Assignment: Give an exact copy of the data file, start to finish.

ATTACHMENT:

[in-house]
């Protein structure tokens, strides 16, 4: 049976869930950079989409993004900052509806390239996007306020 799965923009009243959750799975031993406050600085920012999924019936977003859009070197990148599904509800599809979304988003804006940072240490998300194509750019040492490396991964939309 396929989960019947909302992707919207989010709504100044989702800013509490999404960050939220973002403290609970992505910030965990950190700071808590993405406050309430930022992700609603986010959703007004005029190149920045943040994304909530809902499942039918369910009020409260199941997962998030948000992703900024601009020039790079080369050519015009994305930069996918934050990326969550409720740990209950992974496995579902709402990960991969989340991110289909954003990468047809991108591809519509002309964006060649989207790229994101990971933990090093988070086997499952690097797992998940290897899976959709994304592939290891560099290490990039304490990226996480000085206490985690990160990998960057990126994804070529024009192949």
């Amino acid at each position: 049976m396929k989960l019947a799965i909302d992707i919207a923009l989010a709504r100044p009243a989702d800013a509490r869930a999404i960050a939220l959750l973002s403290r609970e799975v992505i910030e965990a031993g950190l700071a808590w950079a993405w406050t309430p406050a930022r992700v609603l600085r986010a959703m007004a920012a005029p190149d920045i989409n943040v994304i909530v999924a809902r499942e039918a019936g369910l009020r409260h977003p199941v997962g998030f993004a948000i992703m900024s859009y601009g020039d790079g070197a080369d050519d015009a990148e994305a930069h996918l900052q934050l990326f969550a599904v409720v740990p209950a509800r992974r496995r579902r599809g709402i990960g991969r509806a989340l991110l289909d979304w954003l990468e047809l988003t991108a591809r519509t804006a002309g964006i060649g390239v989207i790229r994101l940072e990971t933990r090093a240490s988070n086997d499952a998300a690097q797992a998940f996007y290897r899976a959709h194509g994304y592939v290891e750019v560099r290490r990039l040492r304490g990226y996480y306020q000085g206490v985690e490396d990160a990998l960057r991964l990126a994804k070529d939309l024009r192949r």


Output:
[in-house]
């Protein structure tokens, strides 16, 4: 049976869930950079989409993004900052509806390239996007306020 799965923009009243959750799975031993406050600085920012999924019936977003859009070197990148599904509800599809979304988003804006940072240490998300194509750019040492490396991964939309 396929989960019947909302992707919207989010709504100044989702800013509490999404960050939220973002403290609970992505910030965990950190700071808590993405406050309430930022992700609603986010959703007004005029190149920045943040994304909530809902499942039918369910009020409260199941997962998030948000992703900024601009020039790079080369050519015009994305930069996918934050990326969550409720740990209950992974496995579902709402990960991969989340991110289909954003990468047809991108591809519509002309964006060649989207790229994101990971933990090093988070086997499952690097797992998940290897899976959709994304592939290891560099290490990039304490990226996480000085206490985690990160990998960057990126994804070529024009192949």
């Amino acid at each position: 049976m396929k989960l019947a799965i909302d992707i919207a923009l989010a709504r100044p009243a989702d800013a509490r869930a999404i960050a939220l959750l973002s403290r609970e799975v992505i910030e965990a031993g950190l700071a808590w950079a993405w406050t309430p406050a930022r992700v609603l600085r986010a959703m007004a920012a005029p190149d920045i989409n943040v994304i909530v999924a809902r499942e039918a019936g369910l009020r409260h977003p199941v997962g998030f993004a948000i992703m900024s859009y601009g020039d790079g070197a080369d050519d015009a990148e994305a930069h996918l900052q934050l990326f969550a599904v409720v740990p209950a509800r992974r496995r579902r599809g709402i990960g991969r509806a989340l991110l289909d979304w954003l990468e047809l988003t991108a591809r519509t804006a002309g964006i060649g390239v989207i790229r994101l940072e990971t933990r090093a240490s988070n086997d499952a998300a690097q797992a998940f996007y290897r899976a959709h194509g994304y592939v290891e750019v560099r290490r990039l040492r304490g990226y996480y306020q000085g206490v985690e490396d990160a990998l960057r991964l990126a994804k070529d939309l024009r192949r």